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Idioms for leg
break a leg. break (def. 113).
leg it, Informal. to walk rapidly or run: We'd better leg it or we'll be late for class.
- a means of help or encouragement; assist; boost: Studying the material with a tutor will give you a leg up on passing the exam.
- advantage; edge.
- to make fun of someone; tease.
- to deceive someone; trick someone: She thought someone was pulling her leg when she got the call from the Nobel Committee.
- to hurry up: If you don't shake a leg, we'll miss the opening number.
- Older Use. to dance: The dance floor was flooded with couples shaking a leg to the loud and lively music.
not have a leg to stand on, to lack a valid or logical basis for one's argument or attitude: Without evidence, the prosecutor doesn't have a leg to stand on.
on one's / its last legs, just short of exhaustion, breakdown, failure, etc.: The aristocracy was on its last legs.
pull someone's leg,
shake a leg, Informal.
stretch one's legs, to take a walk; get some needed exercise after prolonged sitting: He got up during the intermission to stretch his legs.
Origin of leg
First recorded in 1225–75; Middle English, from Old Norse leggr, akin to Greek láx, lágdēn “with the foot”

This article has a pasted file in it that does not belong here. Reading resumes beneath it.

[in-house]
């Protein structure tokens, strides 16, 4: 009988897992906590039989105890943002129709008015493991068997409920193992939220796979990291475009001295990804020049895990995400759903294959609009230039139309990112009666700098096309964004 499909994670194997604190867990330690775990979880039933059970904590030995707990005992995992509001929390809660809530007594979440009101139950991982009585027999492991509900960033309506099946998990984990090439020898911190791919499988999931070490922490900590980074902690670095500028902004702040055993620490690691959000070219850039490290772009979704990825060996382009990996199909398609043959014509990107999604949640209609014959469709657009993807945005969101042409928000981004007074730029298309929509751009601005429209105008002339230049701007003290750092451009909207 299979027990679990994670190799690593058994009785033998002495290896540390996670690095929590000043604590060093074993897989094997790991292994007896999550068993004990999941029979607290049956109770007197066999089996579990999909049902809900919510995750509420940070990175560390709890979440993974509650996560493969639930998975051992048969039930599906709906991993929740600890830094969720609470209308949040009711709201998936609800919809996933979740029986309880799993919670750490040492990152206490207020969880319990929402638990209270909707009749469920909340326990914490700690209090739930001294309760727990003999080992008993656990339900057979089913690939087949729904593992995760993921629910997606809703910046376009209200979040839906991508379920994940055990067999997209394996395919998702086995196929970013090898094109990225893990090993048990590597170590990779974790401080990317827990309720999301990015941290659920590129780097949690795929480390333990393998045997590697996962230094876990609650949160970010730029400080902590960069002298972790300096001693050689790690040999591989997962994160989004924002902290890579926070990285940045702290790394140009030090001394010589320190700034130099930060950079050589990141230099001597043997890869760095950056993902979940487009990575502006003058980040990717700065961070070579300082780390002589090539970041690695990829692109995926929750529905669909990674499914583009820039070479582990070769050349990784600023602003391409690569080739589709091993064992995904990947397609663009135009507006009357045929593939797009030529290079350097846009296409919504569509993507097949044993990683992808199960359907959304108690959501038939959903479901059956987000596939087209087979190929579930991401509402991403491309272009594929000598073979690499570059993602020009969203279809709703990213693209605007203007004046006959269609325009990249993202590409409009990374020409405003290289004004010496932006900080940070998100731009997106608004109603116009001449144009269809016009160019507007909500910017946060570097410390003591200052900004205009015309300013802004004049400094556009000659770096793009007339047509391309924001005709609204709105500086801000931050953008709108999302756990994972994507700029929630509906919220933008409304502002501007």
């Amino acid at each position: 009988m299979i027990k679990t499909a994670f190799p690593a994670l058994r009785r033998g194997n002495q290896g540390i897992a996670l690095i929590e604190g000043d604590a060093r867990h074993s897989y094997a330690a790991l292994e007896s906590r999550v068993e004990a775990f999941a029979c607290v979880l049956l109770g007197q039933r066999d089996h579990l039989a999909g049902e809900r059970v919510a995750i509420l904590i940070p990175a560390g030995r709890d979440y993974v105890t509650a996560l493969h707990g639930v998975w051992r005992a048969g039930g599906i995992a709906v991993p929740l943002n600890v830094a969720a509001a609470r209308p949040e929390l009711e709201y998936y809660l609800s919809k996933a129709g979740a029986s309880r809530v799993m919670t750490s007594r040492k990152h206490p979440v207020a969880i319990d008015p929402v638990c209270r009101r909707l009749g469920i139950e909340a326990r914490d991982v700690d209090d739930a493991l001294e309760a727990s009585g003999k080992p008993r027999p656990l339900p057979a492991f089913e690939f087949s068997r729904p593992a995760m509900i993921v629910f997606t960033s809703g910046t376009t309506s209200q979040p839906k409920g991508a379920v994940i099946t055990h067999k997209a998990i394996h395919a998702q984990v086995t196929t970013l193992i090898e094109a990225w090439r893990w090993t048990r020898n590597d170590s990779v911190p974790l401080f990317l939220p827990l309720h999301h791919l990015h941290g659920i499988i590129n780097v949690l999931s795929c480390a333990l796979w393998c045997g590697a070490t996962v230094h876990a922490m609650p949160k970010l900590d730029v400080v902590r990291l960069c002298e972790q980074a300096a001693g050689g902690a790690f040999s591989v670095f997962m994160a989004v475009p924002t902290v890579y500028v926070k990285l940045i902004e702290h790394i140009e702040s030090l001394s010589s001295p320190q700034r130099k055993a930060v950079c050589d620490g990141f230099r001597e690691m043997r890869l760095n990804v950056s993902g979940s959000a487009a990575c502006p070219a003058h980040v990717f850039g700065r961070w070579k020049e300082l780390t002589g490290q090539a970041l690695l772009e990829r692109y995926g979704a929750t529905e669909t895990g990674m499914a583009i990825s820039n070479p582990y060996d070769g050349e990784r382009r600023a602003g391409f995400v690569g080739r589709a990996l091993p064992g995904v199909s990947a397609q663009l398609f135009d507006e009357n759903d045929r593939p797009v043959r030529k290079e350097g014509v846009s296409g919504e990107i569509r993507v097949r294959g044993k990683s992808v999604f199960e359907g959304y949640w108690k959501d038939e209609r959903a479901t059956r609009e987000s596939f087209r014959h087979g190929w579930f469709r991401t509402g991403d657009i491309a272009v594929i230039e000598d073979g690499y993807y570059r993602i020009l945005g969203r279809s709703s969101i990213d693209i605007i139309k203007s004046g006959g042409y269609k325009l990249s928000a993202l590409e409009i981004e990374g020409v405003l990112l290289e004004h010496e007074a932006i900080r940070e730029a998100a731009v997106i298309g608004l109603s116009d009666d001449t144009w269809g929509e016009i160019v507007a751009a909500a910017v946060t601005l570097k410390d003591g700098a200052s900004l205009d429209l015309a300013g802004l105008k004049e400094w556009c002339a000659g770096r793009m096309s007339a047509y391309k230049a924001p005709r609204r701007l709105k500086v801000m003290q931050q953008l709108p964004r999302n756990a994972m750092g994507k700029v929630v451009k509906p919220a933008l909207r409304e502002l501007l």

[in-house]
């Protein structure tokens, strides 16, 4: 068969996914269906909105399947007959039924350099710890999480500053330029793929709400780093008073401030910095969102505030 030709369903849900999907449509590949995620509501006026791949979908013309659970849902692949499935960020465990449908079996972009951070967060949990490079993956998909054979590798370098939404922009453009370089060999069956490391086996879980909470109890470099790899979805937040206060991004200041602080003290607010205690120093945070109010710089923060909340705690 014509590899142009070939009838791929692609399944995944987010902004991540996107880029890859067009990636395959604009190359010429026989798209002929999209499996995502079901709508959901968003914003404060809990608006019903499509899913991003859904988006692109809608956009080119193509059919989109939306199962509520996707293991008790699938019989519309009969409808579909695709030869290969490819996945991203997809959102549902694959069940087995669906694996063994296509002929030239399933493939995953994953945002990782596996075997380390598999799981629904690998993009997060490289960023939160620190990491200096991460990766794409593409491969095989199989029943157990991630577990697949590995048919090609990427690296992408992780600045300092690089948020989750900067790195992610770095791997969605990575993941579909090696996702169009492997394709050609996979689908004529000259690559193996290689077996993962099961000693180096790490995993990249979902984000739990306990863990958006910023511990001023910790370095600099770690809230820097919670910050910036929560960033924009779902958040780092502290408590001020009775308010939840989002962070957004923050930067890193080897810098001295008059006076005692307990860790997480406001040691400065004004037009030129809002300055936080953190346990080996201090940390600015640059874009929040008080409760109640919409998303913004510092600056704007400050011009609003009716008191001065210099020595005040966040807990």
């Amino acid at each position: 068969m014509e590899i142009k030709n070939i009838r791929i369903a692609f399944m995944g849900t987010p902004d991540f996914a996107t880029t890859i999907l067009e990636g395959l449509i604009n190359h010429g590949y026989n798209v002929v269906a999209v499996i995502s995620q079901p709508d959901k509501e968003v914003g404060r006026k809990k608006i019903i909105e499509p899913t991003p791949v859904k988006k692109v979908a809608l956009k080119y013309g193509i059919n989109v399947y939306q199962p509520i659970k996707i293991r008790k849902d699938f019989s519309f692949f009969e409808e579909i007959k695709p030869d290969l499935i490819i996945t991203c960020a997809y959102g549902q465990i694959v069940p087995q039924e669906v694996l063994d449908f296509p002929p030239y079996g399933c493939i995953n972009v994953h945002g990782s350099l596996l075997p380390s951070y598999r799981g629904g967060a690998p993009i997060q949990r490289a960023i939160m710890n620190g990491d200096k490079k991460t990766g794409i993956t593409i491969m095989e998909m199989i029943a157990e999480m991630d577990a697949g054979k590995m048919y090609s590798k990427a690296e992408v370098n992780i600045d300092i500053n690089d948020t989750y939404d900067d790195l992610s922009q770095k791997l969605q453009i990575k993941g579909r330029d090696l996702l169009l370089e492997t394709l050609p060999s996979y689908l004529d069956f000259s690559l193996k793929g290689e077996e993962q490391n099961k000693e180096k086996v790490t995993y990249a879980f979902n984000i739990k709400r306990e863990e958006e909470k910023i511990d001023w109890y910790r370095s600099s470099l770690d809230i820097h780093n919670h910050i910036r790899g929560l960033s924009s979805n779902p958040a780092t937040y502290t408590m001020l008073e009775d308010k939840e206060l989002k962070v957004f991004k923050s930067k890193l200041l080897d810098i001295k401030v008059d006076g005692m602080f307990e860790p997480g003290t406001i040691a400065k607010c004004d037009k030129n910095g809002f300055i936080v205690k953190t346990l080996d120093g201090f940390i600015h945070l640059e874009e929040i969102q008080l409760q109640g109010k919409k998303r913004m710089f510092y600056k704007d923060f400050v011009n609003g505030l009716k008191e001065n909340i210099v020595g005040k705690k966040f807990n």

OTHER WORDS FROM leglegless, adjectiveleglike, adjective
Definition for leg (2 of 2)
Dictionary.com Unabridged Based on the Random House Unabridged Dictionary, © Random House, Inc. 2021
British Dictionary definitions for leg (1 of 2)
/ (lɛɡ) /
- either of the two lower limbs, including the bones and fleshy covering of the femur, tibia, fibula, and patella
- (as modifier)leg guard; leg rest Related adjective: crural
any similar or analogous structure in animals that is used for locomotion or support
this part of an animal, esp the thigh, used for foodleg of lamb
something similar to a leg in appearance or function, such as one of the four supporting members of a chair
a branch, limb, or part of a forked or jointed object
the part of a garment that covers the leg
a section or part of a journey or course
a single stage, lap, length, etc, in a relay race
either one of two races on which a cumulative bet has been placed